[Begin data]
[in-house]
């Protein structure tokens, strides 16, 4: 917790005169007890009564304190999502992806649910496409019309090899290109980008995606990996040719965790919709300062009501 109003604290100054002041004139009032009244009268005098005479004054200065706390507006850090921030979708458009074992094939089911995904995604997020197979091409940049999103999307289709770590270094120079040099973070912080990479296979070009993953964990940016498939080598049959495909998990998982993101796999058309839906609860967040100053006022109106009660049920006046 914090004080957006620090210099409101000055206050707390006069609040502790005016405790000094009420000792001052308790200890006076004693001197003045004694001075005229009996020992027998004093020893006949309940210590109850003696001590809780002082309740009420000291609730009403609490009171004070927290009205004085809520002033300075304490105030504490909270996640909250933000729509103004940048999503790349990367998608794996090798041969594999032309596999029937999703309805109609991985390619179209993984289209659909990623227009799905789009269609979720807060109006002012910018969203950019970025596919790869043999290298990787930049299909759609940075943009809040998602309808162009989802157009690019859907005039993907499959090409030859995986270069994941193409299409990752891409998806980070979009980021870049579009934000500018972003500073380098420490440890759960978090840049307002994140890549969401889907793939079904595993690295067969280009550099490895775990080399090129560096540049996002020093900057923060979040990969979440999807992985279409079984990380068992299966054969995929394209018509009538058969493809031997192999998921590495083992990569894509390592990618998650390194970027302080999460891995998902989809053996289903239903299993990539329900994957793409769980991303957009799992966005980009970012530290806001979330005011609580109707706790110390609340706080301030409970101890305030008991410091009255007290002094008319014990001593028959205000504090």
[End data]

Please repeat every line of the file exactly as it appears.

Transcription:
[in-house]
């Protein structure tokens, strides 16, 4: 917790005169007890009564304190999502992806649910496409019309090899290109980008995606990996040719965790919709300062009501 109003604290100054002041004139009032009244009268005098005479004054200065706390507006850090921030979708458009074992094939089911995904995604997020197979091409940049999103999307289709770590270094120079040099973070912080990479296979070009993953964990940016498939080598049959495909998990998982993101796999058309839906609860967040100053006022109106009660049920006046 914090004080957006620090210099409101000055206050707390006069609040502790005016405790000094009420000792001052308790200890006076004693001197003045004694001075005229009996020992027998004093020893006949309940210590109850003696001590809780002082309740009420000291609730009403609490009171004070927290009205004085809520002033300075304490105030504490909270996640909250933000729509103004940048999503790349990367998608794996090798041969594999032309596999029937999703309805109609991985390619179209993984289209659909990623227009799905789009269609979720807060109006002012910018969203950019970025596919790869043999290298990787930049299909759609940075943009809040998602309808162009989802157009690019859907005039993907499959090409030859995986270069994941193409299409990752891409998806980070979009980021870049579009934000500018972003500073380098420490440890759960978090840049307002994140890549969401889907793939079904595993690295067969280009550099490895775990080399090129560096540049996002020093900057923060979040990969979440999807992985279409079984990380068992299966054969995929394209018509009538058969493809031997192999998921590495083992990569894509390592990618998650390194970027302080999460891995998902989809053996289903239903299993990539329900994957793409769980991303957009799992966005980009970012530290806001979330005011609580109707706790110390609340706080301030409970101890305030008991410091009255007290002094008319014990001593028959205000504090």